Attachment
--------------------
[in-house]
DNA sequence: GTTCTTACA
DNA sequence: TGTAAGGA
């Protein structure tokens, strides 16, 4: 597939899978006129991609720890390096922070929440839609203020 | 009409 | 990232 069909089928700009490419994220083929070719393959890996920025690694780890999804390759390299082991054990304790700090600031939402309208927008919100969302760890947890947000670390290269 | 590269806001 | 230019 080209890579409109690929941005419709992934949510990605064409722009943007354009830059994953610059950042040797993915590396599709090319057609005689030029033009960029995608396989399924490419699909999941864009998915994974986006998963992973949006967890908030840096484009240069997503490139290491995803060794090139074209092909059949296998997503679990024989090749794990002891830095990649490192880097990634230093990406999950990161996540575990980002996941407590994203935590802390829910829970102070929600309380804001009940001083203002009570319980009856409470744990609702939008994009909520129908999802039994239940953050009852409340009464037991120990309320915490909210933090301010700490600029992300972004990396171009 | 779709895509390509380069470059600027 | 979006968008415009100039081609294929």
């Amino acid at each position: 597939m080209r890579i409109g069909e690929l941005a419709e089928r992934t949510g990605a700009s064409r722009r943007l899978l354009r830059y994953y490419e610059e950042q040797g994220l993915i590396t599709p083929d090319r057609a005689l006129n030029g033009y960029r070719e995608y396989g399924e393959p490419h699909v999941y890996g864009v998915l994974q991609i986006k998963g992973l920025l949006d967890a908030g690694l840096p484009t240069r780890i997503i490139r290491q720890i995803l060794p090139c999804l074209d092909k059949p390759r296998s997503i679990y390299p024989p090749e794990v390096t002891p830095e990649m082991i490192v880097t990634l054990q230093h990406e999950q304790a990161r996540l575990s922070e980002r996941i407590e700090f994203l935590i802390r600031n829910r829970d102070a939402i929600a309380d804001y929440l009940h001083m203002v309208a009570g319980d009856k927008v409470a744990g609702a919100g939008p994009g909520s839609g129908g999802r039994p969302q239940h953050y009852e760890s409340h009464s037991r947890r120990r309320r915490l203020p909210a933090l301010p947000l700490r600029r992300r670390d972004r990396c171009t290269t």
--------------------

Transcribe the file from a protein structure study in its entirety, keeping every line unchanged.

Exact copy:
[in-house]
DNA sequence: GTTCTTACA
DNA sequence: TGTAAGGA
């Protein structure tokens, strides 16, 4: 597939899978006129991609720890390096922070929440839609203020 | 009409 | 990232 069909089928700009490419994220083929070719393959890996920025690694780890999804390759390299082991054990304790700090600031939402309208927008919100969302760890947890947000670390290269 | 590269806001 | 230019 080209890579409109690929941005419709992934949510990605064409722009943007354009830059994953610059950042040797993915590396599709090319057609005689030029033009960029995608396989399924490419699909999941864009998915994974986006998963992973949006967890908030840096484009240069997503490139290491995803060794090139074209092909059949296998997503679990024989090749794990002891830095990649490192880097990634230093990406999950990161996540575990980002996941407590994203935590802390829910829970102070929600309380804001009940001083203002009570319980009856409470744990609702939008994009909520129908999802039994239940953050009852409340009464037991120990309320915490909210933090301010700490600029992300972004990396171009 | 779709895509390509380069470059600027 | 979006968008415009100039081609294929």
């Amino acid at each position: 597939m080209r890579i409109g069909e690929l941005a419709e089928r992934t949510g990605a700009s064409r722009r943007l899978l354009r830059y994953y490419e610059e950042q040797g994220l993915i590396t599709p083929d090319r057609a005689l006129n030029g033009y960029r070719e995608y396989g399924e393959p490419h699909v999941y890996g864009v998915l994974q991609i986006k998963g992973l920025l949006d967890a908030g690694l840096p484009t240069r780890i997503i490139r290491q720890i995803l060794p090139c999804l074209d092909k059949p390759r296998s997503i679990y390299p024989p090749e794990v390096t002891p830095e990649m082991i490192v880097t990634l054990q230093h990406e999950q304790a990161r996540l575990s922070e980002r996941i407590e700090f994203l935590i802390r600031n829910r829970d102070a939402i929600a309380d804001y929440l009940h001083m203002v309208a009570g319980d009856k927008v409470a744990g609702a919100g939008p994009g909520s839609g129908g999802r039994p969302q239940h953050y009852e760890s409340h009464s037991r947890r120990r309320r915490l203020p909210a933090l301010p947000l700490r600029r992300r670390d972004r990396c171009t290269t």